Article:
With more than 40 writers scheduled to speak during our Seminar this January, it can be difficult for a reader to know where to start. Sure, there are the classics and prize-winners, like William Kennedy’s Ironweed and David Levering Lewis’s two-volume biography of W.E.B. DuBois; and recent books like Joyce Carol Oates’s Wild Nights! and Gore Vidal’s Selected Essays. But what of the hundreds you won’t have time for? The exquisite pastime of reading can suddenly grow so stressful!
With this in mind, we’ve asked our panelists which books they would recommend from among their own works and those of their peers. For the fourth installment of the series, we asked Peter Ho Davies and Barry Unsworth about their work.
• Peter Ho Davies is a recipient of fellowships from the Guggenheim Foundation and the National Endowment for the Arts. His novel, The Welsh Girl, was longlisted for the Booker Prize in 2003.
“My first collection of stories, The Ugliest House in the World, contains several historical pieces– “Relief,” “Safe,” and “A Union”– which I think might make for interesting reading alongside my recent historical novel The Welsh Girl. “A Union” is set in the same part of North Wales as the novel, albeit in 1899 rather than 1944. “Relief” and “Safe” represent early efforts at incorporating historical figures into my fiction, something I do again in The Welsh Girl, where Rudolph Hess is a featured character. Lastly, I think reading these works side by side raises some questions about the different challenges of historical fiction in the two forms– the novel and the story– which I hope we might touch on at the Seminar.”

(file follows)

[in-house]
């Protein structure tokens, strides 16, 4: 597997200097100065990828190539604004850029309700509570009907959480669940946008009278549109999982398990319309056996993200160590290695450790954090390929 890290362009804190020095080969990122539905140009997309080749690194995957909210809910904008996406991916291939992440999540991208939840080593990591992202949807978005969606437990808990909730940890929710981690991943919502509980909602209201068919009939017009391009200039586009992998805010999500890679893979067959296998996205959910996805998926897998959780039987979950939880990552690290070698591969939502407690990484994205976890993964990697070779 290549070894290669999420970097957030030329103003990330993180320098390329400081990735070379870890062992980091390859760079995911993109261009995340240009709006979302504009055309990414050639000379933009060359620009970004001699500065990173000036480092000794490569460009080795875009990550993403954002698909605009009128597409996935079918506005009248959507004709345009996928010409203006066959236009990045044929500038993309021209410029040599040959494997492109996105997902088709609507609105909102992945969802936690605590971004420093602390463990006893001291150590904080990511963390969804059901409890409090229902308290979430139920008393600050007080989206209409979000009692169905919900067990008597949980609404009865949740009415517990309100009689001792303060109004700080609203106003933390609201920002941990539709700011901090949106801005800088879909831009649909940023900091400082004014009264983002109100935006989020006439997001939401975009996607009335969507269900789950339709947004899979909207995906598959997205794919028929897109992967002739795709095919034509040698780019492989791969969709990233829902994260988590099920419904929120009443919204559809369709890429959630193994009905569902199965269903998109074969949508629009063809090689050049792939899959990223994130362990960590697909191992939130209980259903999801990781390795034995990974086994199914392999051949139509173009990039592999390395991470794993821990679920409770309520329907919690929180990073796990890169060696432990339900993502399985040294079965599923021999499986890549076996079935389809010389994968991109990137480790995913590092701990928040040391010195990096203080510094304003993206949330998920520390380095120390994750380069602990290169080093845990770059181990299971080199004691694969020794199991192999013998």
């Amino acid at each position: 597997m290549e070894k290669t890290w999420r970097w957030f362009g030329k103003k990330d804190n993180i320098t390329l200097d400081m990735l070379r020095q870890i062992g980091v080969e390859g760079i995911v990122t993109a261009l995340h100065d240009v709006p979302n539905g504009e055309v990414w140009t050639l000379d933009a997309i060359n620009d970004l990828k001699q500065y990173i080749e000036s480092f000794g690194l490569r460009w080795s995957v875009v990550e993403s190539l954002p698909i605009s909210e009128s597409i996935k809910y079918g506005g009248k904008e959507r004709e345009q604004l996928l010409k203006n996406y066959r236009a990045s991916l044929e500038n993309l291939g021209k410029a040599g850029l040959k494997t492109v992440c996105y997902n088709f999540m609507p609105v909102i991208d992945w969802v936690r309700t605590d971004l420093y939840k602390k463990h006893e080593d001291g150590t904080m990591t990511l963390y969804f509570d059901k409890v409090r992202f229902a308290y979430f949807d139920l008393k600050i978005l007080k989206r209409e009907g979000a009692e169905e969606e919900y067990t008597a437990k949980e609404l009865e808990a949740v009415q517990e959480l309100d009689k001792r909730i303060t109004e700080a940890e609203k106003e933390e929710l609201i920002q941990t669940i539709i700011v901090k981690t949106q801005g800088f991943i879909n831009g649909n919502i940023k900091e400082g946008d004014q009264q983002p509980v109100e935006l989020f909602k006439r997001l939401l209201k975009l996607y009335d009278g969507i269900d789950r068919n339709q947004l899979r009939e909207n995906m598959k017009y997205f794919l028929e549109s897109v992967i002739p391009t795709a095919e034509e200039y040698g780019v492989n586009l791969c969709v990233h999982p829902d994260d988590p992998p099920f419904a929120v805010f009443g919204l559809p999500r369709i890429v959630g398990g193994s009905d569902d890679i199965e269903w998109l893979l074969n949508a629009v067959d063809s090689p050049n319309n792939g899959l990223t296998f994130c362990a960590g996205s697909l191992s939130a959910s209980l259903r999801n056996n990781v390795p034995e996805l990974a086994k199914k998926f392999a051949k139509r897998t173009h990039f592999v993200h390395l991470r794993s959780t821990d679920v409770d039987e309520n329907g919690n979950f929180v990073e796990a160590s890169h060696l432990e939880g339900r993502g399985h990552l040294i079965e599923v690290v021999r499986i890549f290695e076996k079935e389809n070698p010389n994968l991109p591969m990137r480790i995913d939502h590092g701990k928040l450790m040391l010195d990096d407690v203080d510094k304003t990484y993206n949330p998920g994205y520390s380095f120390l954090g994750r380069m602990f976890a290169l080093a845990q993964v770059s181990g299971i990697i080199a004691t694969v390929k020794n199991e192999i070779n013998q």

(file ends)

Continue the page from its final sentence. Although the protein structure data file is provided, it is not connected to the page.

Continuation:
• Barry Unsworth won the Booker Prize in 1992. He will deliver the keynote address at our second session this January.
“The two books of mine I’d recommend are Sacred Hunger, which takes the Atlantic slave trade in the 18th century as an extreme example of the human tendency to disregard moral restraint when in full pursuit of profit; and The Songs of the Kings, which takes a Greek myth– the sacrifice by Agamemnon of his daughter so as to obtain a favourable wind for his invasion of Troy– and seeks through this to illustrate how the need to consolidate political power can lead to war, and the sacrifice of the innocent which follows on this.”